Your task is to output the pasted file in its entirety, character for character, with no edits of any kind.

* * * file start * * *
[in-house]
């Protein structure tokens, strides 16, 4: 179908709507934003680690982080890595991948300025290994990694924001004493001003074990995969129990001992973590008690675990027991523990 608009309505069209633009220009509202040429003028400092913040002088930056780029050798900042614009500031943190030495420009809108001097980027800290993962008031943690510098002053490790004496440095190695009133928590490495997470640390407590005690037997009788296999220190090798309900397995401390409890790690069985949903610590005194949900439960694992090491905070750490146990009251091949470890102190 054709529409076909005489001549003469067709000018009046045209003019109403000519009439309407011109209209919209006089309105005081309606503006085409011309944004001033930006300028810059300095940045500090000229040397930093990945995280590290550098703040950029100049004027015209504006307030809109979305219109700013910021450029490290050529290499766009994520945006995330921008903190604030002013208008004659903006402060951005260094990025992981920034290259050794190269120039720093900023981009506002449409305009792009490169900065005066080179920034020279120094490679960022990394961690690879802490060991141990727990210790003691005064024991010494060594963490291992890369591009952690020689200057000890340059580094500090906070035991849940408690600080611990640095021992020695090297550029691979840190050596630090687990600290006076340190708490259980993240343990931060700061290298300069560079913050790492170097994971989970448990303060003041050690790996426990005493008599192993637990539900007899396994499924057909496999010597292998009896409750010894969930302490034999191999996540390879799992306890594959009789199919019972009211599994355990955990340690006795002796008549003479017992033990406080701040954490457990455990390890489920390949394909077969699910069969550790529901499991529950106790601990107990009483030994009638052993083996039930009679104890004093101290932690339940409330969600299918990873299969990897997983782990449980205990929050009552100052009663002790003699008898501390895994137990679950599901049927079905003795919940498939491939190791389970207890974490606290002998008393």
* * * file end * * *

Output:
[in-house]
């Protein structure tokens, strides 16, 4: 179908709507934003680690982080890595991948300025290994990694924001004493001003074990995969129990001992973590008690675990027991523990 608009309505069209633009220009509202040429003028400092913040002088930056780029050798900042614009500031943190030495420009809108001097980027800290993962008031943690510098002053490790004496440095190695009133928590490495997470640390407590005690037997009788296999220190090798309900397995401390409890790690069985949903610590005194949900439960694992090491905070750490146990009251091949470890102190 054709529409076909005489001549003469067709000018009046045209003019109403000519009439309407011109209209919209006089309105005081309606503006085409011309944004001033930006300028810059300095940045500090000229040397930093990945995280590290550098703040950029100049004027015209504006307030809109979305219109700013910021450029490290050529290499766009994520945006995330921008903190604030002013208008004659903006402060951005260094990025992981920034290259050794190269120039720093900023981009506002449409305009792009490169900065005066080179920034020279120094490679960022990394961690690879802490060991141990727990210790003691005064024991010494060594963490291992890369591009952690020689200057000890340059580094500090906070035991849940408690600080611990640095021992020695090297550029691979840190050596630090687990600290006076340190708490259980993240343990931060700061290298300069560079913050790492170097994971989970448990303060003041050690790996426990005493008599192993637990539900007899396994499924057909496999010597292998009896409750010894969930302490034999191999996540390879799992306890594959009789199919019972009211599994355990955990340690006795002796008549003479017992033990406080701040954490457990455990390890489920390949394909077969699910069969550790529901499991529950106790601990107990009483030994009638052993083996039930009679104890004093101290932690339940409330969600299918990873299969990897997983782990449980205990929050009552100052009663002790003699008898501390895994137990679950599901049927079905003795919940498939491939190791389970207890974490606290002998008393």